2017 Residents’ Research Day

May 18, 2017  | Paetzold Health Education Centre, VGH

General Surgery  |  Pediatric Surgery  |  Thoracic Surgery  |  Vascular Surgery


Evaluation Forms and Trivia Contest:

  1. General Feedback on the 2017 Resident Research Day (required for CME accreditation )
  2. Evaluation forms for each of the presentations
  3. Trivia Contest (winners will receive a prize!)

VISITING PROFESSOR

Liane S Feldman, MDCM FACS FRCS

Professor of Surgery & Chief of the Division of General Surgery

McGill University

 

Dr. Liane S. Feldman holds the Steinberg-Bernstein Chair in Minimally Invasive Surgery and Innovation at the McGill University Health Centre. She is a gastrointestinal surgeon specializing in minimally surgery with a research focus on improvement of quality and patient centered outcomes after surgery.  She is the Director of the McGill Surgeon Scientist Program and Program Director of the Advanced GI/Minimally Invasive Surgery Fellowship.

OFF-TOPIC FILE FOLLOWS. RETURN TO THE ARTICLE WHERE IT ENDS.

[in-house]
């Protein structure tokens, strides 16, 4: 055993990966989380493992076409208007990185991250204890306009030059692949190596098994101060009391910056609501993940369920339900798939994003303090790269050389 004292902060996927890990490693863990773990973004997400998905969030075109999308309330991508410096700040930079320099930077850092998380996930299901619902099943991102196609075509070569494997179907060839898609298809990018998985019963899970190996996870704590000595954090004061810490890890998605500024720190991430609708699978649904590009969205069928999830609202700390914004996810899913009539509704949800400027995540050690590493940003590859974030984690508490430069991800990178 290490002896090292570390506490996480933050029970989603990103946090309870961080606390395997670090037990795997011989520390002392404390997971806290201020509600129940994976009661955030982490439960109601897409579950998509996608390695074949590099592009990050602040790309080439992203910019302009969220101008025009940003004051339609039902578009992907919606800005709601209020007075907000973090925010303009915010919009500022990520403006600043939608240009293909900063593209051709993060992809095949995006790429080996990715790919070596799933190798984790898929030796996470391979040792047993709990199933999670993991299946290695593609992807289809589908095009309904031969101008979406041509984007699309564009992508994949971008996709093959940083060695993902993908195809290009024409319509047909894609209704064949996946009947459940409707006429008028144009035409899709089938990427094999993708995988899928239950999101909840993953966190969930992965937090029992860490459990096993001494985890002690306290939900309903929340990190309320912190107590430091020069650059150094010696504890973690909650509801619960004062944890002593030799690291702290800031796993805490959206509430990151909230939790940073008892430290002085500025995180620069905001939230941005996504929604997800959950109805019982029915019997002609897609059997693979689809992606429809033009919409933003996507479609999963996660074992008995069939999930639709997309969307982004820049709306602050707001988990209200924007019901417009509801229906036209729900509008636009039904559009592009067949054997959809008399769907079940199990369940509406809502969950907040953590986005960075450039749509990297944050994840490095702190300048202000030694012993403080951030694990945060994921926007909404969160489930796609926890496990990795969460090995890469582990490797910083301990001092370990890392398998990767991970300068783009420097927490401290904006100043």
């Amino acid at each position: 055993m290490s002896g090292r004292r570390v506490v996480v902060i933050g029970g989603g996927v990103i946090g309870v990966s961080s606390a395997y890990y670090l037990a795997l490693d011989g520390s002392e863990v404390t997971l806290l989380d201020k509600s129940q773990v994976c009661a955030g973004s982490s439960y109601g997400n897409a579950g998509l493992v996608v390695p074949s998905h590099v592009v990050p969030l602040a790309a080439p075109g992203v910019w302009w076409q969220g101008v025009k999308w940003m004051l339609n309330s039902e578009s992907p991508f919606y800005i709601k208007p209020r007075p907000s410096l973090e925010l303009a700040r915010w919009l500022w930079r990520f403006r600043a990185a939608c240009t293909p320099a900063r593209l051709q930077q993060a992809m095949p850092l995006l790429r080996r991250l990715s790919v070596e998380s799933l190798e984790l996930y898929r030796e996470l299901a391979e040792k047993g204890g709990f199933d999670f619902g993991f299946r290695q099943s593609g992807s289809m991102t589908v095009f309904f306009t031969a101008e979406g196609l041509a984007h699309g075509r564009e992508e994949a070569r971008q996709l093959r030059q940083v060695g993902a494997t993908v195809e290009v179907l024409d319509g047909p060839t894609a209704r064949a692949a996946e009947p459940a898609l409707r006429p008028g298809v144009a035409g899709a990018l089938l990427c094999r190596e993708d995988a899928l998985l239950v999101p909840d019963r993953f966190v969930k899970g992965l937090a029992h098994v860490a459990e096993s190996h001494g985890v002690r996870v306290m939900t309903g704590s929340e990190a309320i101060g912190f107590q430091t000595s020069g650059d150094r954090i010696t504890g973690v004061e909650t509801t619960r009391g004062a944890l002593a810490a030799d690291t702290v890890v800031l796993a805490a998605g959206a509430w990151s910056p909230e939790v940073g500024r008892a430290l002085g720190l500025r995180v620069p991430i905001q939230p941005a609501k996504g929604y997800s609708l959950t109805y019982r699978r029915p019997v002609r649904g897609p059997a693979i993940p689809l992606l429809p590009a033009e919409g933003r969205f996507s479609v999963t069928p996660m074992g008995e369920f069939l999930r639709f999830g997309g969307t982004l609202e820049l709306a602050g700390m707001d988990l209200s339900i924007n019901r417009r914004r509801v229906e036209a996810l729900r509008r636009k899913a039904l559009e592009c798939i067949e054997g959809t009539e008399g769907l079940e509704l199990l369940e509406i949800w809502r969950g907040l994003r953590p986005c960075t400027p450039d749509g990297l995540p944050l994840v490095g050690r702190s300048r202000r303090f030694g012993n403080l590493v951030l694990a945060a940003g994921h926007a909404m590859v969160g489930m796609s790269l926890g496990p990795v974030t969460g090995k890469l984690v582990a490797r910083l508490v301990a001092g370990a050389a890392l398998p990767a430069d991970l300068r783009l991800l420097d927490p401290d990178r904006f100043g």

Dr Feldman established and leads a multidisciplinary team to implement and study evidence-based Enhanced Recovery perioperative care plans, recognized as a “leading practice” by Accreditation Canada.  She represented Canada as the James IV Travelling Surgeon in 2010 and received the Canadian Association for Medical Education National Award for “distinguished contribution to medical education.”

Dr Feldman is author of over 200 articles, book chapters and videos and editor of two surgical manuals. She serves as vice-president of the Society of American Gastrointestinal and Endoscopic Surgeons (SAGES) where she also leads the task force on Enhanced Recovery Programs, and co-chaired the Fundamental Use of Surgical Energy (FUSE) committee.


JUDGES

Sonia Butterworth, MD FRCSC

Clinical Associate Professor, UBC Division of General Surgery

Surgical Foundations Program Director- Department of Surgery, UBC
Pediatric Surgery Program Director- Department of Surgery, UBC
Co-Lead Simulation, Postgraduate Medical Education Office, UBC

Active Staff, British Columbia’s Children’s Hospital

Associate Professor & Head, UBC Division of Pediatric Surgery

Staff Surgeon, BC Children’s Hospital